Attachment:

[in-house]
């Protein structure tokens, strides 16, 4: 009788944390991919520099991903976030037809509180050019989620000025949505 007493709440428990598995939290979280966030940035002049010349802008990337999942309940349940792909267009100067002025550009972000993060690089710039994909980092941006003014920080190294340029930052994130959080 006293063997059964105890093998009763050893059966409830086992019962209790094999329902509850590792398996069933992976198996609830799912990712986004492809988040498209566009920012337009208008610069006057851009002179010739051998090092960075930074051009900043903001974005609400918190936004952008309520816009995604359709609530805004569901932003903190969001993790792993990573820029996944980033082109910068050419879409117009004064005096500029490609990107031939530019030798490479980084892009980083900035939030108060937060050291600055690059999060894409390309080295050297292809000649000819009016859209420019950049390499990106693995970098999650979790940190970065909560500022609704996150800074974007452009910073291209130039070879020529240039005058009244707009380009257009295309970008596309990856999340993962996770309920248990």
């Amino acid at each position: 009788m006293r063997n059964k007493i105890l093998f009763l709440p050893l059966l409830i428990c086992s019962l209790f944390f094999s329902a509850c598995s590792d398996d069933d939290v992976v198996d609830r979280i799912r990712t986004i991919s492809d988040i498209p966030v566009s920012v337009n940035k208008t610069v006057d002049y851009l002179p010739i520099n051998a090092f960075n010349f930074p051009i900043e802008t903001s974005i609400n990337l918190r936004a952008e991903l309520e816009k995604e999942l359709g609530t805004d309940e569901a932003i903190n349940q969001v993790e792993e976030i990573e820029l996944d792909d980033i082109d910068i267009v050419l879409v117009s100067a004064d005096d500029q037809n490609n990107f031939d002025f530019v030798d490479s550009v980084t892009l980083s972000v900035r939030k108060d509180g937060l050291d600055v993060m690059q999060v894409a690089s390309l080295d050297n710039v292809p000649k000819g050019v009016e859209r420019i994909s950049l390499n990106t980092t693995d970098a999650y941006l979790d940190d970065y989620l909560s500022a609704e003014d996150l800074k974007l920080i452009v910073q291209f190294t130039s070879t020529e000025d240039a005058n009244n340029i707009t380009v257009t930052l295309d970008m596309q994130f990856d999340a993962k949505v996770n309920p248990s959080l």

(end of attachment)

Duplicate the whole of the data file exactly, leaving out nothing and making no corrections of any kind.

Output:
[in-house]
């Protein structure tokens, strides 16, 4: 009788944390991919520099991903976030037809509180050019989620000025949505 007493709440428990598995939290979280966030940035002049010349802008990337999942309940349940792909267009100067002025550009972000993060690089710039994909980092941006003014920080190294340029930052994130959080 006293063997059964105890093998009763050893059966409830086992019962209790094999329902509850590792398996069933992976198996609830799912990712986004492809988040498209566009920012337009208008610069006057851009002179010739051998090092960075930074051009900043903001974005609400918190936004952008309520816009995604359709609530805004569901932003903190969001993790792993990573820029996944980033082109910068050419879409117009004064005096500029490609990107031939530019030798490479980084892009980083900035939030108060937060050291600055690059999060894409390309080295050297292809000649000819009016859209420019950049390499990106693995970098999650979790940190970065909560500022609704996150800074974007452009910073291209130039070879020529240039005058009244707009380009257009295309970008596309990856999340993962996770309920248990």
């Amino acid at each position: 009788m006293r063997n059964k007493i105890l093998f009763l709440p050893l059966l409830i428990c086992s019962l209790f944390f094999s329902a509850c598995s590792d398996d069933d939290v992976v198996d609830r979280i799912r990712t986004i991919s492809d988040i498209p966030v566009s920012v337009n940035k208008t610069v006057d002049y851009l002179p010739i520099n051998a090092f960075n010349f930074p051009i900043e802008t903001s974005i609400n990337l918190r936004a952008e991903l309520e816009k995604e999942l359709g609530t805004d309940e569901a932003i903190n349940q969001v993790e792993e976030i990573e820029l996944d792909d980033i082109d910068i267009v050419l879409v117009s100067a004064d005096d500029q037809n490609n990107f031939d002025f530019v030798d490479s550009v980084t892009l980083s972000v900035r939030k108060d509180g937060l050291d600055v993060m690059q999060v894409a690089s390309l080295d050297n710039v292809p000649k000819g050019v009016e859209r420019i994909s950049l390499n990106t980092t693995d970098a999650y941006l979790d940190d970065y989620l909560s500022a609704e003014d996150l800074k974007l920080i452009v910073q291209f190294t130039s070879t020529e000025d240039a005058n009244n340029i707009t380009v257009t930052l295309d970008m596309q994130f990856d999340a993962k949505v996770n309920p248990s959080l």